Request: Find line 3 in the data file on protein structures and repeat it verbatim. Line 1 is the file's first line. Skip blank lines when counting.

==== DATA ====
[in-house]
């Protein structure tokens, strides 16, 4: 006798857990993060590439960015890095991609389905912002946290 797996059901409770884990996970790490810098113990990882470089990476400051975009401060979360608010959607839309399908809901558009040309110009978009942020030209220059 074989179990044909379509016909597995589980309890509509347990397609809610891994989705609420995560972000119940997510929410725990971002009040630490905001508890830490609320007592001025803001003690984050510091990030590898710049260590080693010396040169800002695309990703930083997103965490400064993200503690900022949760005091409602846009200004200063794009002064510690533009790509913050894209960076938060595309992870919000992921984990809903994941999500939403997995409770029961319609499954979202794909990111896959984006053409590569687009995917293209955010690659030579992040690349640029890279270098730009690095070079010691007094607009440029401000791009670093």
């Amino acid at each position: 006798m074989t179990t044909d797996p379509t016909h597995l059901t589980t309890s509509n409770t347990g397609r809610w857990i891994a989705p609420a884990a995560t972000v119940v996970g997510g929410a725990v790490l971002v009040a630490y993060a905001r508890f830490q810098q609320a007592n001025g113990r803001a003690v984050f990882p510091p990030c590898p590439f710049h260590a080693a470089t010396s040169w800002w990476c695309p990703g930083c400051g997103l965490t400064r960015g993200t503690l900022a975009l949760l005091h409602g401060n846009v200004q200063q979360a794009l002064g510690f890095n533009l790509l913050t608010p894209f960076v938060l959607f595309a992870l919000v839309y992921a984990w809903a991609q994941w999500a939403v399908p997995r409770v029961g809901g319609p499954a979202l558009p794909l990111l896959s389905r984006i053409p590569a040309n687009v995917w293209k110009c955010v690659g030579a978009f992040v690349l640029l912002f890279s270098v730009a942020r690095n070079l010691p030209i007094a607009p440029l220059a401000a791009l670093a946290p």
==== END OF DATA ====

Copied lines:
């Amino acid at each position: 006798m074989t179990t044909d797996p379509t016909h597995l059901t589980t309890s509509n409770t347990g397609r809610w857990i891994a989705p609420a884990a995560t972000v119940v996970g997510g929410a725990v790490l971002v009040a630490y993060a905001r508890f830490q810098q609320a007592n001025g113990r803001a003690v984050f990882p510091p990030c590898p590439f710049h260590a080693a470089t010396s040169w800002w990476c695309p990703g930083c400051g997103l965490t400064r960015g993200t503690l900022a975009l949760l005091h409602g401060n846009v200004q200063q979360a794009l002064g510690f890095n533009l790509l913050t608010p894209f960076v938060l959607f595309a992870l919000v839309y992921a984990w809903a991609q994941w999500a939403v399908p997995r409770v029961g809901g319609p499954a979202l558009p794909l990111l896959s389905r984006i053409p590569a040309n687009v995917w293209k110009c955010v690659g030579a978009f992040v690349l640029l912002f890279s270098v730009a942020r690095n070079l010691p030209i007094a607009p440029l220059a401000a791009l670093a946290p």